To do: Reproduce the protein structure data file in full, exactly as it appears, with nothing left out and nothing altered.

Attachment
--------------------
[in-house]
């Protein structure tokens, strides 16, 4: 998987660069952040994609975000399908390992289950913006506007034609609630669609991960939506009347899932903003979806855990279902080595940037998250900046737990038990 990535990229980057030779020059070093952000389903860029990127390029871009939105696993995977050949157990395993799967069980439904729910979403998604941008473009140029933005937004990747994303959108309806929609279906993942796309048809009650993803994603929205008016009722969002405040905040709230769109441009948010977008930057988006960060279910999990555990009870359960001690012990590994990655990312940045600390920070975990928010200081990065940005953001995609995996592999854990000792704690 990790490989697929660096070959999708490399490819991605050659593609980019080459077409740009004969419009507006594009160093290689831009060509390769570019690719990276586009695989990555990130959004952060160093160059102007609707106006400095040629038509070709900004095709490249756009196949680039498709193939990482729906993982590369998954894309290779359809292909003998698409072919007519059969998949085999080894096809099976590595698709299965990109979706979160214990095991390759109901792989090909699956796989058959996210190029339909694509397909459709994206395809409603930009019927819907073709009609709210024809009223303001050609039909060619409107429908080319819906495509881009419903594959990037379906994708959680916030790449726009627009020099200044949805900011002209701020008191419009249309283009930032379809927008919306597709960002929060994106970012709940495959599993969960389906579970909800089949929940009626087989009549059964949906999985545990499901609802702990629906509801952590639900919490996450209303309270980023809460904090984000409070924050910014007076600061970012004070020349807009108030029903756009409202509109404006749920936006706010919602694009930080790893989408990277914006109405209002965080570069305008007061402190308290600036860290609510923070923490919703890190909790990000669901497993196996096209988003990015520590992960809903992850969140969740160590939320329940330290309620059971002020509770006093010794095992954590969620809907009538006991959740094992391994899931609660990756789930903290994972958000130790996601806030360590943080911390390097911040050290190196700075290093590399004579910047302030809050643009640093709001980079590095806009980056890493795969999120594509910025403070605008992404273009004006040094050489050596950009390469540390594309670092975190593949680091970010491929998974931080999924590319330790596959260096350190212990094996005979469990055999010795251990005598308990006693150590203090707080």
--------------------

[in-house]
């Protein structure tokens, strides 16, 4: 998987660069952040994609975000399908390992289950913006506007034609609630669609991960939506009347899932903003979806855990279902080595940037998250900046737990038990 990535990229980057030779020059070093952000389903860029990127390029871009939105696993995977050949157990395993799967069980439904729910979403998604941008473009140029933005937004990747994303959108309806929609279906993942796309048809009650993803994603929205008016009722969002405040905040709230769109441009948010977008930057988006960060279910999990555990009870359960001690012990590994990655990312940045600390920070975990928010200081990065940005953001995609995996592999854990000792704690 990790490989697929660096070959999708490399490819991605050659593609980019080459077409740009004969419009507006594009160093290689831009060509390769570019690719990276586009695989990555990130959004952060160093160059102007609707106006400095040629038509070709900004095709490249756009196949680039498709193939990482729906993982590369998954894309290779359809292909003998698409072919007519059969998949085999080894096809099976590595698709299965990109979706979160214990095991390759109901792989090909699956796989058959996210190029339909694509397909459709994206395809409603930009019927819907073709009609709210024809009223303001050609039909060619409107429908080319819906495509881009419903594959990037379906994708959680916030790449726009627009020099200044949805900011002209701020008191419009249309283009930032379809927008919306597709960002929060994106970012709940495959599993969960389906579970909800089949929940009626087989009549059964949906999985545990499901609802702990629906509801952590639900919490996450209303309270980023809460904090984000409070924050910014007076600061970012004070020349807009108030029903756009409202509109404006749920936006706010919602694009930080790893989408990277914006109405209002965080570069305008007061402190308290600036860290609510923070923490919703890190909790990000669901497993196996096209988003990015520590992960809903992850969140969740160590939320329940330290309620059971002020509770006093010794095992954590969620809907009538006991959740094992391994899931609660990756789930903290994972958000130790996601806030360590943080911390390097911040050290190196700075290093590399004579910047302030809050643009640093709001980079590095806009980056890493795969999120594509910025403070605008992404273009004006040094050489050596950009390469540390594309670092975190593949680091970010491929998974931080999924590319330790596959260096350190212990094996005979469990055999010795251990005598308990006693150590203090707080």